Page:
Ranga Somanathan, Southeast Asia COO for Starcom, echoed Singh’s note about visibility into the scope of the issue in the region.

He noted that while the PageFair numbers might be accurate in terms of the number of devices having an ad-blocking browser or apps, that is not the same as knowing how many devices are actually blocking ads or what percentage of ads get blocked in the region.

“If we look at the mobile advertising inventory available to marketers, the numbers are growing in double digits on an annual basis,” he said. “With advertising inventory increasing, it contradicts with the scale of ad blocking in the region.”

Vikas Gulati, APAC MD at Opera Mediaworks, said the report’s finding that mobile ad blocking is popular in emerging markets “comes as no surprise”.

“Users in these emerging markets care a lot about using less data for cost savings, hence use mobile ad blocker for cost-savings purposes,” he said.

Gulati noted that these ad blockers only block ads on the mobile web, and as emerging markets move toward more smartphone usage, most of the user’s activity will move into apps, where ad blocking is not as effective.

“As many of our publisher partners rely heavily on advertising revenues to run their business, we will need to find the balance between monetisation and delivering the right user experience,” he added.

Rohit Dadwal, the Asia Pacific MD of the MMA (Mobile Marketing Association), said the message toward improving the online ad experience has only been growing stronger, and this new report adds to that process.

“This report, backed with valuable datasets, serves to remind the industry of the urgency to do so not only on desktop, but more importantly, also on mobile,” he said. “One area I would love to have a glimpse of is the innovative mobile ads we’re starting to see as a result of this heated ad-blocking debate.”

Dadwal also agreed that the report debunks the perception that ad blocking is limited to the West, and heightens concerns about growing ad-blocking rates on mobile.

“Take-up of ad blockers is highest in emerging markets such as China, Pakistan, Indonesia and India,” he added. “An indication that the technology is rapidly being adopted in markets where mobile data infrastructure is not as developed and consumers’ experience on mobile, relatively new.”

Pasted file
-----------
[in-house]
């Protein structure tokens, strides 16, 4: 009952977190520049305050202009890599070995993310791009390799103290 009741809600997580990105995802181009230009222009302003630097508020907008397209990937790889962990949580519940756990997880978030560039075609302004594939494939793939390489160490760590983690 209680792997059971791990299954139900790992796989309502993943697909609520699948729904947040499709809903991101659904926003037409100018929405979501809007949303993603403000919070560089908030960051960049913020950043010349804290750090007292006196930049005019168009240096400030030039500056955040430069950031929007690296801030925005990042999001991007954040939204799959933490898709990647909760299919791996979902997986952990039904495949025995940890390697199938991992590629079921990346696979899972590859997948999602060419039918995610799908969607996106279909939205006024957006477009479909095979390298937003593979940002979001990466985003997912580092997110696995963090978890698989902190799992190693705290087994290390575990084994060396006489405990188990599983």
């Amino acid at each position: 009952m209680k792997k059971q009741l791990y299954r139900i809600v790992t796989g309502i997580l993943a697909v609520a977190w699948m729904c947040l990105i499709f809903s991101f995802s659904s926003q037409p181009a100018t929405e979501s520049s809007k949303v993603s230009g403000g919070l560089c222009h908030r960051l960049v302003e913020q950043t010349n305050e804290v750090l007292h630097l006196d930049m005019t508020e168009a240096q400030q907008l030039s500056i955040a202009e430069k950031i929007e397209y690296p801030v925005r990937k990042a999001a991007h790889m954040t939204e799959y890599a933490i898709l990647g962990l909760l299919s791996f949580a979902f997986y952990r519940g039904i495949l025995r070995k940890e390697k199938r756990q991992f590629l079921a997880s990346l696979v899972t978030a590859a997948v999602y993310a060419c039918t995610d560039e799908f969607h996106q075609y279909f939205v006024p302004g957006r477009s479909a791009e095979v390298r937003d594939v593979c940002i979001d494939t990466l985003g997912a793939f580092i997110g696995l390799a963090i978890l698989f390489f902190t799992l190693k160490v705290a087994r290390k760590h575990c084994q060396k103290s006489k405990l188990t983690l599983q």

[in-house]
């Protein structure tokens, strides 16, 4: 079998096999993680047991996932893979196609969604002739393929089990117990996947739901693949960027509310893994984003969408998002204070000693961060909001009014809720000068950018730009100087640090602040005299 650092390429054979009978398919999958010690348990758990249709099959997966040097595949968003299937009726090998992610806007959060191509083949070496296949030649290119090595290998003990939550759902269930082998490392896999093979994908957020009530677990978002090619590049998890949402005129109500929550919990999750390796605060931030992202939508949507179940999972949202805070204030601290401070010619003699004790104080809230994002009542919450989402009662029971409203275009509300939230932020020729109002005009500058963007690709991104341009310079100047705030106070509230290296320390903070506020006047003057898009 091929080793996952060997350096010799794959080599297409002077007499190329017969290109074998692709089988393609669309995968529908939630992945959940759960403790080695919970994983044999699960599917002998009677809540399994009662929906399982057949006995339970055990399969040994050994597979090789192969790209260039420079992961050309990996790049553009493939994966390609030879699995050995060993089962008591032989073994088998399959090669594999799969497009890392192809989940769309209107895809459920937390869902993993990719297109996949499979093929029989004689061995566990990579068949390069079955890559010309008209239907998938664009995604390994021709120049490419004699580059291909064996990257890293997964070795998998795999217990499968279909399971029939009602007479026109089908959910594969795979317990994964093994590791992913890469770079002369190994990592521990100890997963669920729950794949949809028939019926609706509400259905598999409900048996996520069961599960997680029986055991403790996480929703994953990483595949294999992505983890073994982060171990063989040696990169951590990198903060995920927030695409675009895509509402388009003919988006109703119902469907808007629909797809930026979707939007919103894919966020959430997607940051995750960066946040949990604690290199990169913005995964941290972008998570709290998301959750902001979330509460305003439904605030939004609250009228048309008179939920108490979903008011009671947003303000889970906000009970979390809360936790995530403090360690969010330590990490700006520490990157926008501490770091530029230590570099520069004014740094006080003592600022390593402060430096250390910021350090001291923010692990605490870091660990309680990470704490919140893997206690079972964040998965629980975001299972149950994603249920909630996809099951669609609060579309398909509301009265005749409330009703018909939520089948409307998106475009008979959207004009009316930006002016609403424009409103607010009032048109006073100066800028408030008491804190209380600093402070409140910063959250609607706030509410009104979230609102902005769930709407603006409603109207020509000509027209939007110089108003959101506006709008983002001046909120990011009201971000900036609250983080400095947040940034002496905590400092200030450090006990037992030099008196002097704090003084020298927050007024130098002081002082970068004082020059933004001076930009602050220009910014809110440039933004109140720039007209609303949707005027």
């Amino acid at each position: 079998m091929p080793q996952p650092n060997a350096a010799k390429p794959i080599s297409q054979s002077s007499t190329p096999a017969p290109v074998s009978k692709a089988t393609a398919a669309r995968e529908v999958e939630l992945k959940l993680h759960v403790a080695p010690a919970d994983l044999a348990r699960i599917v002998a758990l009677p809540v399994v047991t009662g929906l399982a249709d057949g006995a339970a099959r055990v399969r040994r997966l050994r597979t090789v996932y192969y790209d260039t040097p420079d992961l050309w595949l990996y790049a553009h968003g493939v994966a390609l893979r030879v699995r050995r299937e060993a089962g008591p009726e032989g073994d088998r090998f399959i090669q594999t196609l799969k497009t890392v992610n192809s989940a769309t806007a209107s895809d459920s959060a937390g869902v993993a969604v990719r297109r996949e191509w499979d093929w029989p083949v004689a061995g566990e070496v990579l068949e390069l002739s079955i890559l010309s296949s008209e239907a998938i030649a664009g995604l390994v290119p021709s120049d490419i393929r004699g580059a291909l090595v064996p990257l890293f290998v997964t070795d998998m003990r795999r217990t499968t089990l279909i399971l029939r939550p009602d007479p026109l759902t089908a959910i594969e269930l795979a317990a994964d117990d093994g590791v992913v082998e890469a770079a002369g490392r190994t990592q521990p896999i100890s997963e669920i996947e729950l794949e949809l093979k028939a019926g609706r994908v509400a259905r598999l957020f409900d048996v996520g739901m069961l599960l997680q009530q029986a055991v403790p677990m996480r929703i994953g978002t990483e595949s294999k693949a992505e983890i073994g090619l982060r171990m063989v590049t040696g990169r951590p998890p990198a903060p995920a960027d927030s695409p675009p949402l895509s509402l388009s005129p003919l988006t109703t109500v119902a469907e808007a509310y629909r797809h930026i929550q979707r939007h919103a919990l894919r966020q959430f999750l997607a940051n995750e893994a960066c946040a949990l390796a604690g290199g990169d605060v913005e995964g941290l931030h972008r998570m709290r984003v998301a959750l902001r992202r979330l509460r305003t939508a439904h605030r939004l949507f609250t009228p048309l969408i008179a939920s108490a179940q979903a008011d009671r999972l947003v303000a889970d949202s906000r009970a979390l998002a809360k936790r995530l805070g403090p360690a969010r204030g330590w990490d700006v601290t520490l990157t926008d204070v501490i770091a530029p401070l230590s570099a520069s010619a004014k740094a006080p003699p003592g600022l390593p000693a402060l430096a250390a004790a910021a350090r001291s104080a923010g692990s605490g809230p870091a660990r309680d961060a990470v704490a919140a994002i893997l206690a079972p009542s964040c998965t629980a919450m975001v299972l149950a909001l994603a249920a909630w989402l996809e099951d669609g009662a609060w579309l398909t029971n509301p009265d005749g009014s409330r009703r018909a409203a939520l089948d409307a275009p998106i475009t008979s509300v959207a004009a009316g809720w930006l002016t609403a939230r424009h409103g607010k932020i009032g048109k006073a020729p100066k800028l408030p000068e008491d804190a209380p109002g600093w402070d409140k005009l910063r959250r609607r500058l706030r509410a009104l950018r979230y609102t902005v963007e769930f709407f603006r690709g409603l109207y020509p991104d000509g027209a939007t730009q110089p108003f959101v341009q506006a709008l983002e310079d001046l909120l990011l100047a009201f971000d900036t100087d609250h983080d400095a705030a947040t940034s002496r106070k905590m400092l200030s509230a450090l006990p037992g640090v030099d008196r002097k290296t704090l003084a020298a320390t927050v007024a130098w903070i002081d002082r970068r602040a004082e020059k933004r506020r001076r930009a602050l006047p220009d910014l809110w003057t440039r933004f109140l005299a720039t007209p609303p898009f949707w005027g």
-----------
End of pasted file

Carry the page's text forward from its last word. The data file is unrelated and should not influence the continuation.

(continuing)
Mobext’s van Zutphen noted that she has always found users in emerging markets to be very practical about mobile-related costs and savvy about how to negotiate within varying levels of infrastructure quality.

“I would agree that any assumptions that are based on lack of mobile knowledge in emerging markets need rethinking,” she added. “I suspect we haven't truly fathomed the mobile ad and its level of disruption in the context of not just a mobile-first, but a mobile-only environment, where people conduct their lives and livelihoods through their mobile devices.”

Accordingly, Dadwal said brands and publishers need to facilitate a greater discussion around the value exchange that advertising enables and get to the root of why consumers in these markets use ad blockers.

“There needs to be a coordinated effort to ensure that the industry gets a chance at flourishing in these developing economies,” he added.

The report’s launch was paired with reactions from the World Federation of Advertisers (WFA), with CEO Stephan Loerke stating that brands, whose money has driven the development of the online ad ecosystem, “must take responsibility”.

“We get the message loud and clear; we must listen to what people are saying and take action,” he added.

In response to the report’s findings, the WFA has called for the industry to take action. The organisation envisages a three-point process involving the creation of international standards for digital advertising, allowing consumers to establish clear preferences for the advertising they are willing to see and then regularly monitoring their responses.